New programme from the National Literacy Trust supports girls in alternative provision education

The National Literacy Trust has developed an inspiring new programme, Represent, for girls aged 11 to 14 in alternative provision, who have been excluded from, or who are at risk of being excluded from mainstream education. 

Government data shows that in the 2019/2020 academic year, 1,200 girls were permanently excluded from school in the UK. It is important to make sure these young women do not slip through gaps in the education system, and that they are equipped with the skills needed for a successful future. Literacy is essential to succeed in life, opening up employment opportunities, enabling young people to engage with the community, and increasing social mobility. 

Thanks to funding support from the Department for Digital, Culture, Media & Sport (DCMS), the National Literacy Trust is able to offer the Represent programme for free. Represent’s summer programme has already reached over 125 educational settings and over 1,250 pupils.  

The programme is suitable for mainstream secondary schools and alternative provision settings and enables teachers, teaching assistants and sports coaches from football club foundations to support vulnerable girls and young women through this 10-session programme that has been tailored to their needs. 

Represent uses specially curated texts to engage these girls and young women in discussions about stories shared, encouraging a deeper understanding of the work, as well as supporting literacy skills development. The selection of diverse, empowering texts was carefully chosen to allow the young women to see themselves reflected in the content.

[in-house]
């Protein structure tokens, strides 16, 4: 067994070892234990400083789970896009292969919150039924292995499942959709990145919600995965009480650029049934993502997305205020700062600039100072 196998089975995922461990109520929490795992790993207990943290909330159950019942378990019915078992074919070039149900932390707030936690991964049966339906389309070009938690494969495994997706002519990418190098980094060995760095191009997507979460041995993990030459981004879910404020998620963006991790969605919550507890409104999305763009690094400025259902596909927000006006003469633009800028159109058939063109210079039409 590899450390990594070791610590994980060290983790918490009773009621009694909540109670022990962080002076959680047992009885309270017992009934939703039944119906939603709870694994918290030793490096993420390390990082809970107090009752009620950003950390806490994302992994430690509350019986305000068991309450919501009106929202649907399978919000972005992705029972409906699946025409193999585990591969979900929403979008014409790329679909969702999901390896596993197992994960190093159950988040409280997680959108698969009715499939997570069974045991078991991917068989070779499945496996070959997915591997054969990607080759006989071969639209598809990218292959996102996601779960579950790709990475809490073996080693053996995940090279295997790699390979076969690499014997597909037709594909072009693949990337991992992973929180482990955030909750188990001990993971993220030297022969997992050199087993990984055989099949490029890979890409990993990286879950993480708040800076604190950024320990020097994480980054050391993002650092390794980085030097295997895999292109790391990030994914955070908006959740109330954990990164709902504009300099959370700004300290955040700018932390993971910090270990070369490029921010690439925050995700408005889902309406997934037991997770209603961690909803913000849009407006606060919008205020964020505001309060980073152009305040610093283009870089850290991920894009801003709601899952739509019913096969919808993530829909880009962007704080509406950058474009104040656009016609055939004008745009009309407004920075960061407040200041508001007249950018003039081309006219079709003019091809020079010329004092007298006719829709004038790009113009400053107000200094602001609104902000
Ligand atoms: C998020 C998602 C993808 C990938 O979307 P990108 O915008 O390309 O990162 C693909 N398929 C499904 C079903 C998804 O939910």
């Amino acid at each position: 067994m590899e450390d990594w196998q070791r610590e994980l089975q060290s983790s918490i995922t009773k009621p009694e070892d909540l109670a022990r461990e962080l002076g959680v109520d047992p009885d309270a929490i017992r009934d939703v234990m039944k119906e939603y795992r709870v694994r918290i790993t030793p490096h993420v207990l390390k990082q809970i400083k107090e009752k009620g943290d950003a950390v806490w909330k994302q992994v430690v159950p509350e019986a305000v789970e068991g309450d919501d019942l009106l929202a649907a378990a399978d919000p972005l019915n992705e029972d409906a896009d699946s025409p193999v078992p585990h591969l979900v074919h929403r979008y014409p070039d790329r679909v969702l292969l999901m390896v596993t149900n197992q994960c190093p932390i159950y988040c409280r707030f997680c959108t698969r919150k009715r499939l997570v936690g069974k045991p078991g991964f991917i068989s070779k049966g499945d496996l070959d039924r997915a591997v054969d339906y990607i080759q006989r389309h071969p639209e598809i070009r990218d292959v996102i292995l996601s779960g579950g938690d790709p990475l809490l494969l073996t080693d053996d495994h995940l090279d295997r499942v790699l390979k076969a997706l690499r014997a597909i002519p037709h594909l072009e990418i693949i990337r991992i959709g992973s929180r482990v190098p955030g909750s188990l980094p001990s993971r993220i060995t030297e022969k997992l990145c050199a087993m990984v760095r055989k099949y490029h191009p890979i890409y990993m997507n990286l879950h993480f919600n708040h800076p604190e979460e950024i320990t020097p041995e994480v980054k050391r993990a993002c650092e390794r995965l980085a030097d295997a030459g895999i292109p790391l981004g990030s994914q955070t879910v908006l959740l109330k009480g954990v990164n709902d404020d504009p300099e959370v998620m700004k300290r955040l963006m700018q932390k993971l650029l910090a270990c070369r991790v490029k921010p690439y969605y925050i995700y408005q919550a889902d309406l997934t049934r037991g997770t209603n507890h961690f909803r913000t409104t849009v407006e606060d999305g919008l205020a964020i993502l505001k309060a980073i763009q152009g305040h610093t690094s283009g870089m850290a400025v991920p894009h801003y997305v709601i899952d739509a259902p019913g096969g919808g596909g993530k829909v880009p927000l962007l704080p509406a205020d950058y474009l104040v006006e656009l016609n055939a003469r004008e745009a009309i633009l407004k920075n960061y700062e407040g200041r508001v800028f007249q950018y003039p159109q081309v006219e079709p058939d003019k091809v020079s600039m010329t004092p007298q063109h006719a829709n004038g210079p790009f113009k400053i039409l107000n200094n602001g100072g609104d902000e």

The programme supports teachers and educators by offering free training, teachers’ notes and student workbooks, a free set of books for each group, access to bespoke author events and premium membership of the National Literacy Trust for one year. Each session is one hour long and can fit in flexibly with any teaching schedule.  

Represent has been rolled out already for the summer 2022 term, with new resources to be provided for autumn term 2022 and spring term 2023. 

Speaking about their involvement in the programme this term Alexandra Overton, an English teacher from the South West, said that the lessons in the Represent programme “created such deep passionate discussion”, while the head of English at a London pupil referral unit currently taking part in the programme said: “I’ve been inspired to create an oracy curriculum for our pupil referral unit after the training received through Represent.” 

Jim Sells, programme manager, sport and literacy at the National Literacy Trust, said: “We are delighted to be able to offer the Represent programme to schools and alternative provision settings. This programme is helping to improve girls’ communication and literacy skills, resilience, sense of wellbeing and increase their understanding of how to form positive relationships.  

“We understand that young people who have been or might be excluded often feel the effect of exclusion deeply. Through meaningful discussion and positive activities, Represent helps girls and young women discover the benefits of learning, make them feel valued and included and provide them with life skills essential for reaching their full potential.” 

To find out more about the programme and to register your interest, sign up here: 

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